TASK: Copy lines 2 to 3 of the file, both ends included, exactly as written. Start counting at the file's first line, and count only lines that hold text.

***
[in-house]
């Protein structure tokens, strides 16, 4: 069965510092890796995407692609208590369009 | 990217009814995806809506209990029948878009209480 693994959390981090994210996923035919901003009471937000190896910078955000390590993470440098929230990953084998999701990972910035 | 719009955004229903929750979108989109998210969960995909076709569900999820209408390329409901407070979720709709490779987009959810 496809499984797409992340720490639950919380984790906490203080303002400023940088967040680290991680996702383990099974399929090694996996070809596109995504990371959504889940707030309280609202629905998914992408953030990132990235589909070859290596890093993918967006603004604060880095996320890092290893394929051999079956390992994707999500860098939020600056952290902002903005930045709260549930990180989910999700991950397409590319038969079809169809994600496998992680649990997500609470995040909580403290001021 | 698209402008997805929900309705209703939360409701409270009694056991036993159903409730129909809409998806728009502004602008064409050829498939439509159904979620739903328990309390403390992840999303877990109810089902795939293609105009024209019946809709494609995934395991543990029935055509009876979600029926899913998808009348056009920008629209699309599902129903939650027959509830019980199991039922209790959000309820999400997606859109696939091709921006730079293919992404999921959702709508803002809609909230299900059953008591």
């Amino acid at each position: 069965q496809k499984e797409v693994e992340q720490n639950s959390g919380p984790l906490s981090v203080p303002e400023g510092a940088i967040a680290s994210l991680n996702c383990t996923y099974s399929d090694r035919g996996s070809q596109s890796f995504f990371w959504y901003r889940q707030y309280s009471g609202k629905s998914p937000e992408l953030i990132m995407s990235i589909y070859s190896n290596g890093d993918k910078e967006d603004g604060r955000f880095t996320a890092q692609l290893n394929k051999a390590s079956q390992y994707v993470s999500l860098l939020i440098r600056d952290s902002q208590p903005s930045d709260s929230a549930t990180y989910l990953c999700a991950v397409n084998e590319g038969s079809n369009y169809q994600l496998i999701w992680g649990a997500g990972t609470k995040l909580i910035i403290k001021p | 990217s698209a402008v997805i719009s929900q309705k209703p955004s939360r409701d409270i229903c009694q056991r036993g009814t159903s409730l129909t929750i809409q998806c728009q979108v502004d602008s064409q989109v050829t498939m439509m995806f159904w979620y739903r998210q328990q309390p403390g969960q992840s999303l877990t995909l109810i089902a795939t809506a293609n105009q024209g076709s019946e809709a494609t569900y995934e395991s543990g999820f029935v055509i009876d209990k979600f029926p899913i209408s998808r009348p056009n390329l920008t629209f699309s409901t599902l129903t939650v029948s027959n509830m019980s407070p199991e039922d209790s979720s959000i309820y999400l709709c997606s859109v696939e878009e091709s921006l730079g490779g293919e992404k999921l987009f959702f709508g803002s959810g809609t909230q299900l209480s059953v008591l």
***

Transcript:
């Protein structure tokens, strides 16, 4: 069965510092890796995407692609208590369009 | 990217009814995806809506209990029948878009209480 693994959390981090994210996923035919901003009471937000190896910078955000390590993470440098929230990953084998999701990972910035 | 719009955004229903929750979108989109998210969960995909076709569900999820209408390329409901407070979720709709490779987009959810 496809499984797409992340720490639950919380984790906490203080303002400023940088967040680290991680996702383990099974399929090694996996070809596109995504990371959504889940707030309280609202629905998914992408953030990132990235589909070859290596890093993918967006603004604060880095996320890092290893394929051999079956390992994707999500860098939020600056952290902002903005930045709260549930990180989910999700991950397409590319038969079809169809994600496998992680649990997500609470995040909580403290001021 | 698209402008997805929900309705209703939360409701409270009694056991036993159903409730129909809409998806728009502004602008064409050829498939439509159904979620739903328990309390403390992840999303877990109810089902795939293609105009024209019946809709494609995934395991543990029935055509009876979600029926899913998808009348056009920008629209699309599902129903939650027959509830019980199991039922209790959000309820999400997606859109696939091709921006730079293919992404999921959702709508803002809609909230299900059953008591």
């Amino acid at each position: 069965q496809k499984e797409v693994e992340q720490n639950s959390g919380p984790l906490s981090v203080p303002e400023g510092a940088i967040a680290s994210l991680n996702c383990t996923y099974s399929d090694r035919g996996s070809q596109s890796f995504f990371w959504y901003r889940q707030y309280s009471g609202k629905s998914p937000e992408l953030i990132m995407s990235i589909y070859s190896n290596g890093d993918k910078e967006d603004g604060r955000f880095t996320a890092q692609l290893n394929k051999a390590s079956q390992y994707v993470s999500l860098l939020i440098r600056d952290s902002q208590p903005s930045d709260s929230a549930t990180y989910l990953c999700a991950v397409n084998e590319g038969s079809n369009y169809q994600l496998i999701w992680g649990a997500g990972t609470k995040l909580i910035i403290k001021p | 990217s698209a402008v997805i719009s929900q309705k209703p955004s939360r409701d409270i229903c009694q056991r036993g009814t159903s409730l129909t929750i809409q998806c728009q979108v502004d602008s064409q989109v050829t498939m439509m995806f159904w979620y739903r998210q328990q309390p403390g969960q992840s999303l877990t995909l109810i089902a795939t809506a293609n105009q024209g076709s019946e809709a494609t569900y995934e395991s543990g999820f029935v055509i009876d209990k979600f029926p899913i209408s998808r009348p056009n390329l920008t629209f699309s409901t599902l129903t939650v029948s027959n509830m019980s407070p199991e039922d209790s979720s959000i309820y999400l709709c997606s859109v696939e878009e091709s921006l730079g490779g293919e992404k999921l987009f959702f709508g803002s959810g809609t909230q299900l209480s059953v008591l």